Surveys: methods, procedure, publications | GFS Bern

Surveys and opinion research: Frequently asked questions

gfs.bern specialises in representative surveys and data analyses. We have summarised the most frequently asked questions about methods, procedure and publications for surveys.

gfs.bern ist Spezialist für repräsentative Umfragen in der Schweiz.

Since founded as an independent institute in 2004, gfs.bern has conducted more than 1,000 surveys. We have reached more than a million people throughout Switzerland.

Who are the clients commissioning representative surveys?

Our clients include companies, political parties, associations, cantonal governments and non-governmental organisations. We have been working with many of them for years, providing analyses, help with their campaigns and other services to support their strategic communication. They value our proven expertise in the fields of public opinion and political processes, our far-reaching experience in the use of media, and our state-of-the-art tools.


Once or repeatedly?

In addition to one-off studies on specific topics, we also offer our clients periodical surveys. This grants them valuable insights into changes that happen over time. Our regular surveys include the Credit Suisse ‘Worry Barometer’, the TCS Travel Barometer and the Bank Monitor for the Swiss Bankers’ Association.

Face to face, over the phone or by online panel?

We use our own, dedicated survey service. More than 200 employees are available for face-to-face interviews (FtF/CAPI) and computer-assisted telephone interviews (CATI) in all linguistic regions of Switzerland. They specialise in all forms of field research, particularly quantitative and qualitative surveys.

We also operate our own online panel with several thousand registered participants. It enables us to carry out online surveys at very short notice. Even with large samples, we can ensure rapid response times. During a free initial consultation, we will advise you on your best option for your task: online, offline or both.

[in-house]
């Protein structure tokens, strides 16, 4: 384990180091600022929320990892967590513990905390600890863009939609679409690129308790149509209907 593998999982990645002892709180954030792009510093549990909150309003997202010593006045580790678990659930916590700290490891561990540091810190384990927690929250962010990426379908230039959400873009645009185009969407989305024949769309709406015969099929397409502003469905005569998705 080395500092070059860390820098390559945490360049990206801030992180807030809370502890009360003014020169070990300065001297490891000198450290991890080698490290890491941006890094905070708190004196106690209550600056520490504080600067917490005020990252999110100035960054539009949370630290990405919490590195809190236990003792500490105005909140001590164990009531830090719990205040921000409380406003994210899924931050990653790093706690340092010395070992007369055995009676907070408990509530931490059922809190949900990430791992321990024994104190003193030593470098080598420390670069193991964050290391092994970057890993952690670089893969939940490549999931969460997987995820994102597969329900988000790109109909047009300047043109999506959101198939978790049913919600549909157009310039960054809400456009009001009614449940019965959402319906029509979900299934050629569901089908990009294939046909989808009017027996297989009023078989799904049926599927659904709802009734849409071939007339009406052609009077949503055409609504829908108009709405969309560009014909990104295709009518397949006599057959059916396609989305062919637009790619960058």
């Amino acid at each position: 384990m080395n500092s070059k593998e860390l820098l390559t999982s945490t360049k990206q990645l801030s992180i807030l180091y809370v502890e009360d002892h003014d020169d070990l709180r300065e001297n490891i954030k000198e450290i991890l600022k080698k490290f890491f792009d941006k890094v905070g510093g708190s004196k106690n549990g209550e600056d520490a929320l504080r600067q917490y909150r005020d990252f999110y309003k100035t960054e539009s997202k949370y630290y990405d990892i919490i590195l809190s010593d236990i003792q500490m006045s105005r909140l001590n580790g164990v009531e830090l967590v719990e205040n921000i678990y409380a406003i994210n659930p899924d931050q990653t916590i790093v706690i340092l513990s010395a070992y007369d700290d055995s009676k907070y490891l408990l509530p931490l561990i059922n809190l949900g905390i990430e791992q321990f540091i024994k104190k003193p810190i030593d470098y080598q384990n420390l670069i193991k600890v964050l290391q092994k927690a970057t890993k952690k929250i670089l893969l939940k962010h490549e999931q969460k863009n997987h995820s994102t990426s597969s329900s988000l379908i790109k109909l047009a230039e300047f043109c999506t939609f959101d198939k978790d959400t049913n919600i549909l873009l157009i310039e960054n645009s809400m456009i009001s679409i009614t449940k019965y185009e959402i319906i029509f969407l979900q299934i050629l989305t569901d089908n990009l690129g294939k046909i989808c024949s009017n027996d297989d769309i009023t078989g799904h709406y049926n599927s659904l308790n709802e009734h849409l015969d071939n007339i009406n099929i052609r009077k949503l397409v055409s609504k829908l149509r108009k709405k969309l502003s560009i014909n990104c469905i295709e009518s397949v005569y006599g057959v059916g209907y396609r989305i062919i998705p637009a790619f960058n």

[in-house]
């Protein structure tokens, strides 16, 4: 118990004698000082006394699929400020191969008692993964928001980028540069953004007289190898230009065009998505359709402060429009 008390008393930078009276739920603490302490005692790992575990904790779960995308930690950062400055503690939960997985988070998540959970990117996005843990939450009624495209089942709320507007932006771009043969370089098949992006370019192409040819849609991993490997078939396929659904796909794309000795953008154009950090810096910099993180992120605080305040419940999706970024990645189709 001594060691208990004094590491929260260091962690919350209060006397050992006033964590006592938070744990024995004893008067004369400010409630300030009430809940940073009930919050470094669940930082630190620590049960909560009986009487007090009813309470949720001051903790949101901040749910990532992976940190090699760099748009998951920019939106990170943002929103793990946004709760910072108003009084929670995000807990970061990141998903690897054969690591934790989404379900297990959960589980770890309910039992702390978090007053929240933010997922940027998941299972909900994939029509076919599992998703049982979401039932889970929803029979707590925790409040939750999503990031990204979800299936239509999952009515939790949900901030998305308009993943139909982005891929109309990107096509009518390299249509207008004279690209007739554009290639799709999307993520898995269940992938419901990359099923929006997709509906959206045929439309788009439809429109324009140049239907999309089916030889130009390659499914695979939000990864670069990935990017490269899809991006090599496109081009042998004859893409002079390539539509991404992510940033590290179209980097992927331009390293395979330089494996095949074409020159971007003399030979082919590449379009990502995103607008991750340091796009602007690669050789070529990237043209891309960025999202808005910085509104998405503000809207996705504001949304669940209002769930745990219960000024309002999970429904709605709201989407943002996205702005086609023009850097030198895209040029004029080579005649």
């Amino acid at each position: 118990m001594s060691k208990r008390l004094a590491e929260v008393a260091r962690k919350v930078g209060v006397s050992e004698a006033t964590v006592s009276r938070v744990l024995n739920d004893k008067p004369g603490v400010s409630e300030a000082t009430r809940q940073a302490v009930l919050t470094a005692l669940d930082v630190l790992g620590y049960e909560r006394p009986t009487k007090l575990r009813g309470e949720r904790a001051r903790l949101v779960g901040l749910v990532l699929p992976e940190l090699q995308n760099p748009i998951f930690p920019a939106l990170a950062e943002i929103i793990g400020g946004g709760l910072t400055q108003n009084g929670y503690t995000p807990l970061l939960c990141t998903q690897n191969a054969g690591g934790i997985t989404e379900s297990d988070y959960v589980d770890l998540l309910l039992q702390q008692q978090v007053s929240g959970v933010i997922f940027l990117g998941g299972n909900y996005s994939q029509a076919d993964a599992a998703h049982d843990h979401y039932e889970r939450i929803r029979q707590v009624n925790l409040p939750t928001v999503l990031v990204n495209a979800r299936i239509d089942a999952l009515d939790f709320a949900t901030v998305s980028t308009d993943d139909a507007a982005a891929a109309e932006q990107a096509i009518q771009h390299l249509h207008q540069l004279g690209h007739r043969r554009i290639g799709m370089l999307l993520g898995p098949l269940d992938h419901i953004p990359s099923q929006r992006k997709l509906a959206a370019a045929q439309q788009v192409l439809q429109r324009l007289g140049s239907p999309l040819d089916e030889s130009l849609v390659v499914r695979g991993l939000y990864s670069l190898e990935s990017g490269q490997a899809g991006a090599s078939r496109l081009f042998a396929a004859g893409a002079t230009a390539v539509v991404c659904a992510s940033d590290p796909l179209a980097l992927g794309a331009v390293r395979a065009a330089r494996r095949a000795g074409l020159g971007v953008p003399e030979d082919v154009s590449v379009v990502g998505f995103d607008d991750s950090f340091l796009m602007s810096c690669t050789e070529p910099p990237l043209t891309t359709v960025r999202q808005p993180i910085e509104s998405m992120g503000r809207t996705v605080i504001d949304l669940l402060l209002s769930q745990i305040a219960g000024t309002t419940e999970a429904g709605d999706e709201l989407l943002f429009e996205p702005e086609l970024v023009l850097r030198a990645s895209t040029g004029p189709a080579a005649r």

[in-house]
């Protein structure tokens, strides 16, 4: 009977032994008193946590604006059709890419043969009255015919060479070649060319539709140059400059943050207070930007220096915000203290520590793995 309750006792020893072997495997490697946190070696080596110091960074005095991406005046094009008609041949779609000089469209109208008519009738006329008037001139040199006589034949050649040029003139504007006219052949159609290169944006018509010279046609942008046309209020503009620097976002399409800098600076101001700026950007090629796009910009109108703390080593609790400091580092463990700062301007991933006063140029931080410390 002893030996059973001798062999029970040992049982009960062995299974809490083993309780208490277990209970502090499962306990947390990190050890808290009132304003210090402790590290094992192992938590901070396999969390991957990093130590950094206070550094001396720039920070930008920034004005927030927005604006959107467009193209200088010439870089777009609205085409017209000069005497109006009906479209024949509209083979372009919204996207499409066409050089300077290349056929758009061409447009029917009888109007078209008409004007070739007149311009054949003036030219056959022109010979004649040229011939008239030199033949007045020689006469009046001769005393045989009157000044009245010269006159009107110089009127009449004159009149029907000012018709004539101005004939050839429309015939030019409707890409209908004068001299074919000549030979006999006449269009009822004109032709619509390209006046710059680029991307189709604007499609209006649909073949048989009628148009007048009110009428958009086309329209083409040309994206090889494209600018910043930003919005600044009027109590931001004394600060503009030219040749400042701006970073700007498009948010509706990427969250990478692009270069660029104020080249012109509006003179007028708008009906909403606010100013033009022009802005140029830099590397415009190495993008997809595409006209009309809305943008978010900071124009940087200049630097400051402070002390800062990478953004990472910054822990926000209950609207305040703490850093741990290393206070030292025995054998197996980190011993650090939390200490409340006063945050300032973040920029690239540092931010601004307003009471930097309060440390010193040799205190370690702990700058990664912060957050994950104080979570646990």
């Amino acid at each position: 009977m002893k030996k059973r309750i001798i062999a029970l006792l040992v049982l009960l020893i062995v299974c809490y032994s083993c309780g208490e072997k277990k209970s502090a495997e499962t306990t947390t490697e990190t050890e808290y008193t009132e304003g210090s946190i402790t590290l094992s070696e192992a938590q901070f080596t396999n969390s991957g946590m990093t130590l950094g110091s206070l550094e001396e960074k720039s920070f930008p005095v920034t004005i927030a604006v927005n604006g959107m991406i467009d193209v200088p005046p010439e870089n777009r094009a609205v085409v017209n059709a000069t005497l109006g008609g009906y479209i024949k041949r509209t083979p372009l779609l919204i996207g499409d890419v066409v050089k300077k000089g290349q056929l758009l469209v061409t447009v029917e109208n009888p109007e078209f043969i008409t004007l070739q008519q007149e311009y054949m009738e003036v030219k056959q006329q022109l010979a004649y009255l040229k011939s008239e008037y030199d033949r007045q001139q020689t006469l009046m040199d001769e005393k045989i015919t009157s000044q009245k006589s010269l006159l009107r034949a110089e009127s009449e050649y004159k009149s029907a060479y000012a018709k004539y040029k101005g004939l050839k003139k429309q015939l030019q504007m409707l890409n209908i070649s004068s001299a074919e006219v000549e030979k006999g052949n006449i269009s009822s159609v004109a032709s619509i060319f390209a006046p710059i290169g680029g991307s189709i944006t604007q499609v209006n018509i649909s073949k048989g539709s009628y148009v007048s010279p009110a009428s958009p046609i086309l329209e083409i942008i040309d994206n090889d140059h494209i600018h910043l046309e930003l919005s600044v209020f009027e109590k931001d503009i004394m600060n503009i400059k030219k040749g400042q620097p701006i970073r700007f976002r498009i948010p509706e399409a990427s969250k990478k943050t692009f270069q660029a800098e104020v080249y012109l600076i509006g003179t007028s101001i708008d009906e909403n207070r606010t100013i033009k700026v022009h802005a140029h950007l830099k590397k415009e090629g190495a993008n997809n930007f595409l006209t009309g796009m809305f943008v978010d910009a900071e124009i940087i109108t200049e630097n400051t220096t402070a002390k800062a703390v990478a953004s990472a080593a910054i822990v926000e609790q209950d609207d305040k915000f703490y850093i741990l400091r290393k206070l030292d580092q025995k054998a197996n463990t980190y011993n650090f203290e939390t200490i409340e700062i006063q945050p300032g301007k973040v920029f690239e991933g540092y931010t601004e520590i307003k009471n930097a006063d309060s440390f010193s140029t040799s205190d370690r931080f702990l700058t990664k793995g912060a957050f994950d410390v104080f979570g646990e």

How long does a representative survey take?

It usually takes around eight weeks from the initial consultation to the completed evaluation. In a first step, our project team determines the client’s specific requirements. It decides on the most efficient representative survey methods for the case at hand. Working closely with the client, we then develop a questionnaire and test its feasibility using a trial run. If everything is in order, we launch the online and/or offline survey(s). As soon as the required number of participants have responded, our data analysts start evaluating the results. Finally, our project managers turn the facts and figures into written and visual content.

What makes a survey representative?

A survey is representative when a random sample resembles the population in its composition and the structure of its relevant characteristics as closely as possible. We use computer-assisted models to achieve representativeness. To obtain representative statements about German-speaking Switzerland, French-speaking Switzerland and Ticino, a sufficiently large number of people need to be interviewed in each area. The following numbers have proven successful: around 700 people for German-speaking Switzerland, around 250 people for French-speaking Switzerland and 50–100 people for Ticino. Surveys that are intended to represent all of Switzerland, then, ideally require at least 1,000 respondents.

How do we put together our samples?